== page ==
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Attributed to Frans Pourbus I (Bruges 1545-1581 Antwerp), Portrait of a gentleman, bust-length, in armor. Photo: Christie's Images Ltd., 2011

with the monogram of Don Gaspar de Haro y Guzmán, 'DGH' [with coronet] affixed to the reverse of the panel; oil on panel; 19 x 14¾ in. (48.2 x 37.4 cm.) - Estimate $30,000 - $50,000

PROPERTY OF THE HISPANIC SOCIETY OF AMERICA, NEW YORK, SOLD TO BENEFIT THE ACQUISITIONS FUND

Provenance: Don Gaspar de Haro y Guzmán, Marqués of Carpio and Eliche, Duke of Montoro, etc., Viceroy of Naples and Ambassador of Spain to the Holy See, Rome, according to the 1682 Roman inventory of his collection.
William Merritt Chase, New York.

Literature: Hispanic Society of America, Moro in the Collection of the Hispanic Society of America, New York, 1930, pl. III, as 'attributed to Moro'.
M. Burke and P. Cherry, Collections of Paintings in Madrid, 1601-1755, Los Angeles, 1997, I, p. 750, item [375].

Notes: While the identity of the sitter in the present portrait remains unknown, his ornately etched armored collar, or gorget, appears to be of Italian origin, datable to circa 1575-80. As Italian designs were immensely popular in the northern courts, it is quite possible that the confident gentleman portrayed here was from Flanders, where Frans Pourbus would have had the opportunity to capture his likeness. By the mid-seventeenth century, this painting found its way to Spain, where it was acquired by the infamous Don Gaspar de Haro y Guzmán (1629-1687), Marqués del Carpio, Marqués de Eliche, Duque de Montoro, Conde-Duque di Olivares and Conde de Morente, as evidenced by the presence of his monogram on the back of the panel.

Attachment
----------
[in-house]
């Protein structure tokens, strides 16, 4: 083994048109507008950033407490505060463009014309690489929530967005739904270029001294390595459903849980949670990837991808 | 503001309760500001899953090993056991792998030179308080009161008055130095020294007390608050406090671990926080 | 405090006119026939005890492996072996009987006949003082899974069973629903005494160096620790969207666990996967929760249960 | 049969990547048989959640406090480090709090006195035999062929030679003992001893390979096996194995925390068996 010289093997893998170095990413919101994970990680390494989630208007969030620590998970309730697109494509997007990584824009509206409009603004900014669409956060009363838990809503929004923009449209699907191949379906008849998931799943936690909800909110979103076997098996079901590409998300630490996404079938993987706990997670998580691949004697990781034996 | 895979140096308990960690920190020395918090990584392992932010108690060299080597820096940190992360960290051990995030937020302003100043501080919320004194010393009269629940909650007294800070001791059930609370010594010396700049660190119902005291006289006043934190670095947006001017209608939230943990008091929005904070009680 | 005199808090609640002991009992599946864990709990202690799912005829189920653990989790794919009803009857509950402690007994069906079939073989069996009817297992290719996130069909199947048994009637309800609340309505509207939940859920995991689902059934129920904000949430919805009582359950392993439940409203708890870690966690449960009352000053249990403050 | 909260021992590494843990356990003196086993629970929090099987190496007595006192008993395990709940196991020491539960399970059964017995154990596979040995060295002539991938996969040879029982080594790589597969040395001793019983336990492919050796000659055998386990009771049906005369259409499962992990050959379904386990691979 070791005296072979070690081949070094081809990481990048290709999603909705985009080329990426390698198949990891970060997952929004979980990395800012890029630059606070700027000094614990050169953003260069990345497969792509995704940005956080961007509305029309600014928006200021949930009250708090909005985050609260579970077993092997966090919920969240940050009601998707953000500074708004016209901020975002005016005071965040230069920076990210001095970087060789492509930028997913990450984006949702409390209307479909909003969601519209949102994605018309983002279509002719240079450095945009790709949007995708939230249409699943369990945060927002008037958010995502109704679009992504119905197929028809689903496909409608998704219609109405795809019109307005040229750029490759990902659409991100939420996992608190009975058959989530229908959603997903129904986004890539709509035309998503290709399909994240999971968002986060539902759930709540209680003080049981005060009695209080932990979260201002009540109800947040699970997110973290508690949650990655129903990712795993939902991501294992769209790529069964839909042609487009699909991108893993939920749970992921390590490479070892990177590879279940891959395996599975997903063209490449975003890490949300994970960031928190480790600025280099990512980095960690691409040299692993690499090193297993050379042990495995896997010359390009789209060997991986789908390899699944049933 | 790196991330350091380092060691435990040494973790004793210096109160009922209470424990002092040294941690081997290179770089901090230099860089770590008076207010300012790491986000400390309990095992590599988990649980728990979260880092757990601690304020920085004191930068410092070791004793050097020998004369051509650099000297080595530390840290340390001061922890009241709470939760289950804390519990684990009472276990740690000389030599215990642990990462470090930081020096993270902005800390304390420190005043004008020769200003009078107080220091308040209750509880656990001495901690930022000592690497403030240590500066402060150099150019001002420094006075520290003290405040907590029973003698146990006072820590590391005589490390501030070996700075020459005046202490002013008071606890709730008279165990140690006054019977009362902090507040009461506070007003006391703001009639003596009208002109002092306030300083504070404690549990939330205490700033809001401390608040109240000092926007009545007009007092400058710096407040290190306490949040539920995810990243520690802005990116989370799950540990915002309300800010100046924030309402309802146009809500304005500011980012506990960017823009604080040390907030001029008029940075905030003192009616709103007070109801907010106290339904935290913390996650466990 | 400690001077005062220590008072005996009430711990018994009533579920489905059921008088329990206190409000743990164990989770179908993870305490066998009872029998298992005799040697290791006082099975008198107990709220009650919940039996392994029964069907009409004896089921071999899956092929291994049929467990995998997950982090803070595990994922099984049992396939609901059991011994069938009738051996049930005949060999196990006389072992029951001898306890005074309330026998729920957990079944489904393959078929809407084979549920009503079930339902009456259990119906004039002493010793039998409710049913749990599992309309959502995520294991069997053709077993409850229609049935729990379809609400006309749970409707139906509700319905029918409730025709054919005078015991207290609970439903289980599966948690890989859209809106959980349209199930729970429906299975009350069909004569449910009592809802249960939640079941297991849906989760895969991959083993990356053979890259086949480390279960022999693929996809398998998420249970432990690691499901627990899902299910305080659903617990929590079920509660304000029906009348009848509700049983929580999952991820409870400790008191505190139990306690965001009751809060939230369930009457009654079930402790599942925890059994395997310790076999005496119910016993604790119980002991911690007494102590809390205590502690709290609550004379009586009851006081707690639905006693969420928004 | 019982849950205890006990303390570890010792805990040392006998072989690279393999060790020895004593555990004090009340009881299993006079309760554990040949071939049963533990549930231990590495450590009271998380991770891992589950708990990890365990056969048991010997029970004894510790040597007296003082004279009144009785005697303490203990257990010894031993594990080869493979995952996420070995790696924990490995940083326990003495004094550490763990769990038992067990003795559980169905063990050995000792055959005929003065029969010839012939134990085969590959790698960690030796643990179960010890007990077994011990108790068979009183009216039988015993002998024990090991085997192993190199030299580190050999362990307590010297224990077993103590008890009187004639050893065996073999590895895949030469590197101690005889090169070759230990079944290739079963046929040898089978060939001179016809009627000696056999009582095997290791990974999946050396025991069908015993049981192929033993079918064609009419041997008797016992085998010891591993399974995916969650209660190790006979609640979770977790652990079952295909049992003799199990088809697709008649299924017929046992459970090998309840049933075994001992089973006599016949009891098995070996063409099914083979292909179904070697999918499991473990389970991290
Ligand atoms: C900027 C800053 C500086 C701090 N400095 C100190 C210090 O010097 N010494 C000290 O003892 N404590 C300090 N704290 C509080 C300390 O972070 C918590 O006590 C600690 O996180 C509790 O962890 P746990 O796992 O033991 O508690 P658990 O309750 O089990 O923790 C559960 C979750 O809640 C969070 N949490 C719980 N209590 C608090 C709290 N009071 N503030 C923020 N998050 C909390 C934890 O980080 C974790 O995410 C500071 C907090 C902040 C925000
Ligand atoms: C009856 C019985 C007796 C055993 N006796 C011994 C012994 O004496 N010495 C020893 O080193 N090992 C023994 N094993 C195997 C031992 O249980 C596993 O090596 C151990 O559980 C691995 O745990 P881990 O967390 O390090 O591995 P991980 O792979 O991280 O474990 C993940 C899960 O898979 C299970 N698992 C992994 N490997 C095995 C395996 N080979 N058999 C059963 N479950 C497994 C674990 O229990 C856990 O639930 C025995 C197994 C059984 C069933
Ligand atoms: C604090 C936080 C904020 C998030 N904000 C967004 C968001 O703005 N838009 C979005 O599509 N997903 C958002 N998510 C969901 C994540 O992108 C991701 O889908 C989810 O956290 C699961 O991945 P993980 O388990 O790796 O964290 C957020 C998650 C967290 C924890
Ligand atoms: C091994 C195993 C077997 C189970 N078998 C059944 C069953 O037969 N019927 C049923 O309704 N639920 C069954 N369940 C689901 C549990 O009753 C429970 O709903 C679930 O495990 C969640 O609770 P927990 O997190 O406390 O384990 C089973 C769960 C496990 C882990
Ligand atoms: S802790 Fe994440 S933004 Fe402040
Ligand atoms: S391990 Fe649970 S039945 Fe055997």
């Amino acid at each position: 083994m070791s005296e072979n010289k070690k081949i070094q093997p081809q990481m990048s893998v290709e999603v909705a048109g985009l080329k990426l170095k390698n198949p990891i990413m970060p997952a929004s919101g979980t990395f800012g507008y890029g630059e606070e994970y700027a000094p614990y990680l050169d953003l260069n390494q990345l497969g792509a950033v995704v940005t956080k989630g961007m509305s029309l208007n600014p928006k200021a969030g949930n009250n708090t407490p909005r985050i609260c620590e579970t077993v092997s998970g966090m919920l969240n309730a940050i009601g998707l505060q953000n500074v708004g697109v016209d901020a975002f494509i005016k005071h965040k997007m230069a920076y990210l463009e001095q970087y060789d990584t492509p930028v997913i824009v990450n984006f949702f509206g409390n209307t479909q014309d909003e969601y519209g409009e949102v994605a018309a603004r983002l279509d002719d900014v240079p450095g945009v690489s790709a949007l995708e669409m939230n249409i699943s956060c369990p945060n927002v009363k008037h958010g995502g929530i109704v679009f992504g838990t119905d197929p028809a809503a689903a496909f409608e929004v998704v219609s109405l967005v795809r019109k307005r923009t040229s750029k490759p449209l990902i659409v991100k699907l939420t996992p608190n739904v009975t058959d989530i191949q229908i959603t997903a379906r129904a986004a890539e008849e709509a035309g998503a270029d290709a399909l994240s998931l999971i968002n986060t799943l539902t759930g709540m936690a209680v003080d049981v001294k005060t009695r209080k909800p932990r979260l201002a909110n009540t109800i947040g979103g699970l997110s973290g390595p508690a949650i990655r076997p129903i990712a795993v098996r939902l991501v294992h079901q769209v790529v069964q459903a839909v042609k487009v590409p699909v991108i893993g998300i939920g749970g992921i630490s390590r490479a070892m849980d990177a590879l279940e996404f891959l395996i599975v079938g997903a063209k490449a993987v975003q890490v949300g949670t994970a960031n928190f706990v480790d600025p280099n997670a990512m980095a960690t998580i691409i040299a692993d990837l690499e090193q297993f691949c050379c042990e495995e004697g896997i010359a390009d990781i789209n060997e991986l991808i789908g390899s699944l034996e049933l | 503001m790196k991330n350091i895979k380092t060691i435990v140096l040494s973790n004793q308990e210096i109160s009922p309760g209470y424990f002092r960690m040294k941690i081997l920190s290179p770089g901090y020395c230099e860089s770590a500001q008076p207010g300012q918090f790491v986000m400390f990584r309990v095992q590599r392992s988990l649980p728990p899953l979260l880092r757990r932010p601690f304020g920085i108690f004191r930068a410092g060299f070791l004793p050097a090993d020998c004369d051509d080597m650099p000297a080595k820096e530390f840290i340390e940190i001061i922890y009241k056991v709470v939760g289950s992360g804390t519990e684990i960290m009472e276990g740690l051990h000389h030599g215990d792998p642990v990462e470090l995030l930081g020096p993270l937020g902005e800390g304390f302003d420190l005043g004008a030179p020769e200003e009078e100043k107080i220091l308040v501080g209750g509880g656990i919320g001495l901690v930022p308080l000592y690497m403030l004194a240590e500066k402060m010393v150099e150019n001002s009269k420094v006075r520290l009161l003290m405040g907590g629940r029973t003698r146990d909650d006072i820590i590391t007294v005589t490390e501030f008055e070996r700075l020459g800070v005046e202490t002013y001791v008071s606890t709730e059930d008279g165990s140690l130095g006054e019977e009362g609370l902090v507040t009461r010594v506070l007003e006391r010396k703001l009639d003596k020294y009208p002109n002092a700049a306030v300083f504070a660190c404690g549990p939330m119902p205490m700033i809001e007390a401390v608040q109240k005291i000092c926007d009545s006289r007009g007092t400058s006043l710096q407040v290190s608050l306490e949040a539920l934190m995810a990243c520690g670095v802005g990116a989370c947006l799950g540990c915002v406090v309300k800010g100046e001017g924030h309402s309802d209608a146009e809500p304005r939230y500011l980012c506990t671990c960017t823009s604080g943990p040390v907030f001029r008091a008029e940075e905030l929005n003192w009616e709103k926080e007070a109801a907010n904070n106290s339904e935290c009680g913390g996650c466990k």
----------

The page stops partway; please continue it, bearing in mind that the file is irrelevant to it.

Don Gaspar was one of the most important art collectors of his day. He was also a notorious womanizer, despite the fact that his wife was Doña Maria Antonia de la Cerda, a renowned beauty. A childhood friend of Balthasar Carlos, he was consequently part of Philip IV's intimate circle, especially after the prince's death in 1646. It may be said that Don Gaspar's passion for art led to his downfall in the Spanish court, as his relationship to the king was damaged irreparably after what Philip IV perceived as an unequal trade of works of art. Astonishingly, Don Gaspar retaliated against his newfound disfavor by attempting to blow up the Buen Retiro theatre and subsequently trying to murder his accomplice. His plan failed, and he was jailed for several years in 1676. Upon his release, he left Madrid to become Ambassador before the Holy See in Rome, where he became a patron of Carlo Maratta and Luca Giordano. His remaining years were spent in Naples, where, upon his death in 1687, his collection comprised over 3000 works. Many of his more important paintings are today housed in public collections, such as Velazquez's Rokeby Venus (London, National Gallery), Correggio's Madonna del Latte, (Budapest, Szépmüszeti Museum) and Raphael's Alba Madonna (Washington, D.C., National Gallery of Art).

The present painting may have been recorded in Don Gaspar's 1682 Roman inventory, taken as he was moving to Naples as Viceroy. The entry, published by Burke and Cherry (loc. cit.), reads: '[fol. 64v] 413 Un quadro che rappresenta un Ritratto di un huomo con collarina di armatura di mano di [blank] di palmi 2. et 1½ in circa con sua cornicia nera, et oro stimato in 12'. That the notary was unable to find a suitable attribution to this painting may attest to its Flemish origin.

Christie's. Old Master & 19th Century Paintings, Drawings & Watercolors Part I, 26 January 2011, New York, Rockefeller Plaza www.christies.com